Another problem with spiral wound gaskets is the requirement of a high clamping force which can cause significant wear and tear of sealing standard bolted flange joints. Most of the applications for spiral wound gaskets are presented not only in corrosive or erosive environments, but they are also hard to reach for servicing. For example, aerospace sealing often requires frequent and extreme temperature and pressure oscillations. Excessive joint movements for sealing standard bolted flanged joints often make it difficult for servicing. Spiral wound gaskets have not been durable enough in these types of environments.

Thus, there is still a need for an improved seal that is long lasting, durable, and reusable.

This and all other referenced patents and applications are incorporated herein by reference in their entirety. Where a definition or use of a term in a reference, which is incorporated by reference herein is inconsistent or contrary to the definition of that term provided herein, the definition of that term provided herein applies and the definition of that term in the reference does not apply.

SUMMARY OF THE INVENTION

The present invention provides methods and apparatus in which a seal has a body from which extend at least two arms on side. Preferred embodiments also have a top and a bottom to the body. There can be a stop on either the top, the bottom or both of the body.

The arms can be in any suitable configuration, including for example, “C”, “V” or Omega configurations, which also includes any Umega configuration. Preferred embodiments also have one or more stops extending on the top and bottom of the body. There can be different number of stops on either the top, the bottom or both.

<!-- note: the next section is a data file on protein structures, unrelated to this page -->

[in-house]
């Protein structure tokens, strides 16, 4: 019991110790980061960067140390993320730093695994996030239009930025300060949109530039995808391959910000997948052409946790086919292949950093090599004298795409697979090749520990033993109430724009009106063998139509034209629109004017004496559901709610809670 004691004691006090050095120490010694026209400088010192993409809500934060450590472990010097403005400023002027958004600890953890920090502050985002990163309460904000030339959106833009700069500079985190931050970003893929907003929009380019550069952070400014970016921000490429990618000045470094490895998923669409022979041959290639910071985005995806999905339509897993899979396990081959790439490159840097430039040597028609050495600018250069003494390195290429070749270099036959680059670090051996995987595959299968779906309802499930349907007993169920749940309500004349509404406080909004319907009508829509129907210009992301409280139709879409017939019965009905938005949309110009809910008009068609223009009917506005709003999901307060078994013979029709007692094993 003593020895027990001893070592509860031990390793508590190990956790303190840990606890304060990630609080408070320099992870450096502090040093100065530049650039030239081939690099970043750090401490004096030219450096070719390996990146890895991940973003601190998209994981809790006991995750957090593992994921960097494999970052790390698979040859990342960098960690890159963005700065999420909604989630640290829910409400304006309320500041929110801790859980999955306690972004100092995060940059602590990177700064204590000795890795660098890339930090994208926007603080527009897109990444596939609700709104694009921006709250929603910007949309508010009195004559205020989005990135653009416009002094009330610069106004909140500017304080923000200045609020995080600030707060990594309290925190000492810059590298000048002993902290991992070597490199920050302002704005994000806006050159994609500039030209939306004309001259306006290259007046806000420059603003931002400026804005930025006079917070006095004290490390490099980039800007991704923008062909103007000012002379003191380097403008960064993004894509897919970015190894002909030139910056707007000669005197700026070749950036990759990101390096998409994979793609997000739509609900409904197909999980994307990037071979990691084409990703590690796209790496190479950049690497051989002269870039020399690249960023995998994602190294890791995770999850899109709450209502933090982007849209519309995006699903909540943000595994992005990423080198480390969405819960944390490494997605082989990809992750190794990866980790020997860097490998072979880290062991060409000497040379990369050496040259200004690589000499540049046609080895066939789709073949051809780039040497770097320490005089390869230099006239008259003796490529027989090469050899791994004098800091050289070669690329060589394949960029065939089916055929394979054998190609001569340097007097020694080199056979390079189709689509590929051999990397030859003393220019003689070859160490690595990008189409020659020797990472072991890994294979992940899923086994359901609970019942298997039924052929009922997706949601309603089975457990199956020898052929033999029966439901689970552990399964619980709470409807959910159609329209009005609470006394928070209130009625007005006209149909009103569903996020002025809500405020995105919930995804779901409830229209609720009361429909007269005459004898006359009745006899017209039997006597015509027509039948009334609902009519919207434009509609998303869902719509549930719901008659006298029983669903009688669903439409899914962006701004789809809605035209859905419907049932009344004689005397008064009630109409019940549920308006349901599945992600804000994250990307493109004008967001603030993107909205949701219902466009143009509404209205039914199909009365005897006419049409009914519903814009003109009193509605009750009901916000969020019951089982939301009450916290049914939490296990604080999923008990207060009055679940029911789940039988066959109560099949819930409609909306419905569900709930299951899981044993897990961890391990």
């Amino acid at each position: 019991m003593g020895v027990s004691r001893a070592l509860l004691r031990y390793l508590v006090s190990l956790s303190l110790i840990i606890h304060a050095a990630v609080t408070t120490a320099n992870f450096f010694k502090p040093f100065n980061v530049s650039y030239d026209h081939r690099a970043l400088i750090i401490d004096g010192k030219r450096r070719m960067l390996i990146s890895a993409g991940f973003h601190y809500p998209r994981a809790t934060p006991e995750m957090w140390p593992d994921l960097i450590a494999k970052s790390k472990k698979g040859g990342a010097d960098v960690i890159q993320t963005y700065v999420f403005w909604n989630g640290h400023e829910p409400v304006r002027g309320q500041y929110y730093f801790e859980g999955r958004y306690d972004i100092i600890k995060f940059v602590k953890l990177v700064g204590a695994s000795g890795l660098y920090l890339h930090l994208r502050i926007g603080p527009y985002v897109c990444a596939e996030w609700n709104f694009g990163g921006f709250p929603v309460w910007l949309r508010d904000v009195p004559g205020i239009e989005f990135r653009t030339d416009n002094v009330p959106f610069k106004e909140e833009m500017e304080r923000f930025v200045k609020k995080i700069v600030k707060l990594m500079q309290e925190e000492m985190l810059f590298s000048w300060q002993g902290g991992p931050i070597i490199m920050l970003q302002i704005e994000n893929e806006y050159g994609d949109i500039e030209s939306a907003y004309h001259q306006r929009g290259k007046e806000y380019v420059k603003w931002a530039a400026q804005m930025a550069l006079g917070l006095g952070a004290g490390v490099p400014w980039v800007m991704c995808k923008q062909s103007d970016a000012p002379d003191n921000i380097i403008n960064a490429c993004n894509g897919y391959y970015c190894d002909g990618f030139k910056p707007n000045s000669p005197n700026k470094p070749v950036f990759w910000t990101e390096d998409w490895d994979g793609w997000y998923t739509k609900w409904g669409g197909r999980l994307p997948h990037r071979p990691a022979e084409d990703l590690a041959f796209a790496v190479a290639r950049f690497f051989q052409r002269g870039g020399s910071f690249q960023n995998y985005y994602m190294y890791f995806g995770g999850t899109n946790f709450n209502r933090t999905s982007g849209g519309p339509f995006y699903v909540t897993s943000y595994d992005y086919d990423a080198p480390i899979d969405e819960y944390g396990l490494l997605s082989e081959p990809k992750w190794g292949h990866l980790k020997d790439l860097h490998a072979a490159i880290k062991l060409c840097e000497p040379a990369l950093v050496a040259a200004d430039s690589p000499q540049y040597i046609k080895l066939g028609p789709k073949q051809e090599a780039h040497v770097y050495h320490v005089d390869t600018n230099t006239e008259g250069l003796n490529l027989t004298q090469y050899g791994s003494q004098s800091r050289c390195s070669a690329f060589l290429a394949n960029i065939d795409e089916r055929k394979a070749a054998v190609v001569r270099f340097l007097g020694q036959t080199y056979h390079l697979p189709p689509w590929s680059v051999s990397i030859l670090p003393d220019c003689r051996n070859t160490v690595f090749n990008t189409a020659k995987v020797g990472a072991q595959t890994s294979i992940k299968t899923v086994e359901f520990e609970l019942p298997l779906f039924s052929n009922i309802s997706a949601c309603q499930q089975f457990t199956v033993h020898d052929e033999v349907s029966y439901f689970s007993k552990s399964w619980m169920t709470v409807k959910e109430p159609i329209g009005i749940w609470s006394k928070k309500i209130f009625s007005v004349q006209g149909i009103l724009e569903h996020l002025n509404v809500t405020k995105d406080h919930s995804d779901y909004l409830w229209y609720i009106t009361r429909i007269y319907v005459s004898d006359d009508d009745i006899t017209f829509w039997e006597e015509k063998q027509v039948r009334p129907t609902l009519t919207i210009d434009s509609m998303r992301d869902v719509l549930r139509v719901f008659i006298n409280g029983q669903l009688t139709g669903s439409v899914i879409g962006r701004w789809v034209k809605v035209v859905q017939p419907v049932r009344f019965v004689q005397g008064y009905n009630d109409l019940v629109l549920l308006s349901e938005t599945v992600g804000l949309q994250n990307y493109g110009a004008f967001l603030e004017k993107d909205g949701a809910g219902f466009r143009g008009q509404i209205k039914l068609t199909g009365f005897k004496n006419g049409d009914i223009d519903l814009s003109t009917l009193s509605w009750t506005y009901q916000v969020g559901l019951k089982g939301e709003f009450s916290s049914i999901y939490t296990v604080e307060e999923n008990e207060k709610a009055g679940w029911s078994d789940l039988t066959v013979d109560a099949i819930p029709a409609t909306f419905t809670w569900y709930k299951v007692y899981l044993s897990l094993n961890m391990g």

The arms, body, and optional stops can be made of any suitable material or materials, including for example, a metal alloy. Especially preferred metal alloy include at least one of nickel, chromium, and iron. titanium, and aluminum, and preferably in a face-centered cubic crystal structure or body-centered cubic crystal structure. Examples of such alloys are Inconel™ 718, Inconel 750, and Waspaloy™. The arms, especially, should be resilient. All suitable methods and compositions of accomplishing resiliency are contemplated, including using one or more polymers. The surface area where the seal makes contact with other materials should be coated. The entire seal is preferably plated.

Seal preferably have a thickness of less than 50 mm, and a thickness of at least 1 mm. Preferred seals also preferably define a cavity with a diameter of less than 1500 cm., and have a cavity with a diameter of at least 0.5 cm. At least of the arms is in combination with a centering ring.

BRIEF DESCRIPTION OF THE DRAWINGS

FIG. 1 is a cross-section drawing of one edge of a seal according to the inventive subject matter.

FIG. 2 is a top plane view of a seal according to the inventive subject matter.

FIG. 3 is a cross-section drawing of a seal according to the inventive subject matter.

DETAILED DESCRIPTION

In an exemplary configuration as depicted in FIG. 1, a seal 100 generally comprises a body 110, two sides 120 and 130, two arms 130, 140, 150, and 160 on each side.

A body 110 is where the two sides of the seal can join together. Body 110 also has a top 180 and a bottom 170. Preferably, stops 190 and 200 can be joined at top 180 and bottom 170 of body 110. There can be multiple numbers of stops on top 180 and bottom 170. It is also contemplated that the number of stops on top and bottom can be different from each other.